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A 1970s’ Middle Schooler’s Day
by KJ Hannah Greenberg


As I approached the shaded porch, I realized I could not put off school’s start any more. Like the kids behind me, I got pushed into the main hall. I nearly had to crawl to my homeroom.


There, the teacher greeted us warmly while cussing out her own lost vacation. All the same, she had filled our desks with: file cards, pencils, tablets, and copies of snazzy, computer- printed (!) schedules, which were barely legible. We sat hushed as we filled out multiple, handwritten copies of those timetables and then gave them back to her. The bell rang.


Seventh graders I knew, plus some I had never seen before, shot into the hall. I looked at the copy I kept of my class list while getting pushed and shoved on my way to the girls’ locker room.


“What do you have for lunch?”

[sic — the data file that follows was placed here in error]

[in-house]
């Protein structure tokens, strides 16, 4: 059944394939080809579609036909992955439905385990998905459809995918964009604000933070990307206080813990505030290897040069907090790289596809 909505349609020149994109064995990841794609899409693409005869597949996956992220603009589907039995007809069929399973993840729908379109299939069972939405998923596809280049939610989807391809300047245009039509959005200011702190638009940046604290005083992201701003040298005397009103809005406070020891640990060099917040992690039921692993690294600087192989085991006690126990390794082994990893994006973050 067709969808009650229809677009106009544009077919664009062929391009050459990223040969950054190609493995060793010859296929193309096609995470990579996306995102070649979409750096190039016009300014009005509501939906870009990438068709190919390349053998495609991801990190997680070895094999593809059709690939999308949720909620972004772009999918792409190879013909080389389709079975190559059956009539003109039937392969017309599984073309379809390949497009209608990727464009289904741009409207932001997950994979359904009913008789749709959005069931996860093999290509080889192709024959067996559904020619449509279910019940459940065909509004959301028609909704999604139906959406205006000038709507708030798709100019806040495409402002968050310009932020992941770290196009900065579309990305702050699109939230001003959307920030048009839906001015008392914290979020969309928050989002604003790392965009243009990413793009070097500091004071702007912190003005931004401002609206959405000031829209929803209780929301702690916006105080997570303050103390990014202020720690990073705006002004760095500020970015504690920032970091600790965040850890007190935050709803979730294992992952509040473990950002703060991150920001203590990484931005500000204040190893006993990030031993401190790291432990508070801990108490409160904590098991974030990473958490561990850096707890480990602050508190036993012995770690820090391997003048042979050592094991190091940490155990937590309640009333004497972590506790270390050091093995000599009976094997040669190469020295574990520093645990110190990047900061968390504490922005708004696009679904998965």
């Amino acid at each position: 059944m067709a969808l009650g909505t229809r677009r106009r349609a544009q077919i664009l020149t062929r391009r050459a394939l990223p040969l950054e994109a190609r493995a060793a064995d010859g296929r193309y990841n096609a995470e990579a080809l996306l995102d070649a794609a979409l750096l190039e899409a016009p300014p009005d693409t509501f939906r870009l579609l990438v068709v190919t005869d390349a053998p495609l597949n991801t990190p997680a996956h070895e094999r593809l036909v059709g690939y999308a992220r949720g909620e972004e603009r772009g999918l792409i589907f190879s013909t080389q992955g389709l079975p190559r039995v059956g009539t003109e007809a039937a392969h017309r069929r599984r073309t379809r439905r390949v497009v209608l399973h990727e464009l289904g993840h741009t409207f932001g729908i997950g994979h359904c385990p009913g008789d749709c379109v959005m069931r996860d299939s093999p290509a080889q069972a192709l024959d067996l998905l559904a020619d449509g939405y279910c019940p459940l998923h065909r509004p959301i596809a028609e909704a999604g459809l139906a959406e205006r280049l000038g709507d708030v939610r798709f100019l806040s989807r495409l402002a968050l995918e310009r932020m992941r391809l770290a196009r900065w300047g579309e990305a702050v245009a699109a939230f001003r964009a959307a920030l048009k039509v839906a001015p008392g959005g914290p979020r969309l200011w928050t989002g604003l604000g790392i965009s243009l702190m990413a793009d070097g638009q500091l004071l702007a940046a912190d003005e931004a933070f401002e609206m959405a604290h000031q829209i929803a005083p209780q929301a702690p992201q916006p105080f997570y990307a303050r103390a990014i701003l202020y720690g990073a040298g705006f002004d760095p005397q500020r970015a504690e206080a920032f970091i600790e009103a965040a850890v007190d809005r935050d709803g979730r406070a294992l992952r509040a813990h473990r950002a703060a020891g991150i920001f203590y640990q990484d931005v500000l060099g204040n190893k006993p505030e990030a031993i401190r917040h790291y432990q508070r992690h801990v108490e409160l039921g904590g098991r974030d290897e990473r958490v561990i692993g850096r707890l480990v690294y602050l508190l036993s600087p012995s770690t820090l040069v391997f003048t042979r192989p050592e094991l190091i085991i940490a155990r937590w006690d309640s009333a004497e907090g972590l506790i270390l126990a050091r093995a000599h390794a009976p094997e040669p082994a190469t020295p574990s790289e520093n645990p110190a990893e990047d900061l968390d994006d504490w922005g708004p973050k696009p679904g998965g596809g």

“You’re in my math class.”


“You too? I hoped no one else thought him cute.”


When the next bell rang, I got dragged, again, through the halls. I held onto the doorframe of the band room.


“Band” is one hundred and twenty people, their music stands, and their instruments crowded into a tiny, windowless space. There, the teacher and his conductor’s platform take up one quarter of the area.


Following band was science. Science is one teacher and thirty-five jokesters. No one really wants to put animals, dead or alive, into categories. We would, though, agreeably toss bits of dissected frogs at each other.


Lunch came after science. The day’s offering was nothing special; something that resembled rubber bands. Most of us ate it.


Study hall was next. No cute boys.


Language Arts came after study. Getting there was difficult. I wish the administration would install a traffic light between rooms 202 and 204.


Social Science, which followed Language Arts, was a summary of last year’s lessons followed by a lecture, a very, very boring lecture. I noticed that the nail polish on my right pinky was chipped.


Math, which came after Social Science, was even worse. Almost everyone drifted. Fortunately, the bell that ended math ended the day.


Tired feet took me home. Tomorrow, I’ll cover them with bandages. I’ll wear my bike helmet, for the halls, too.




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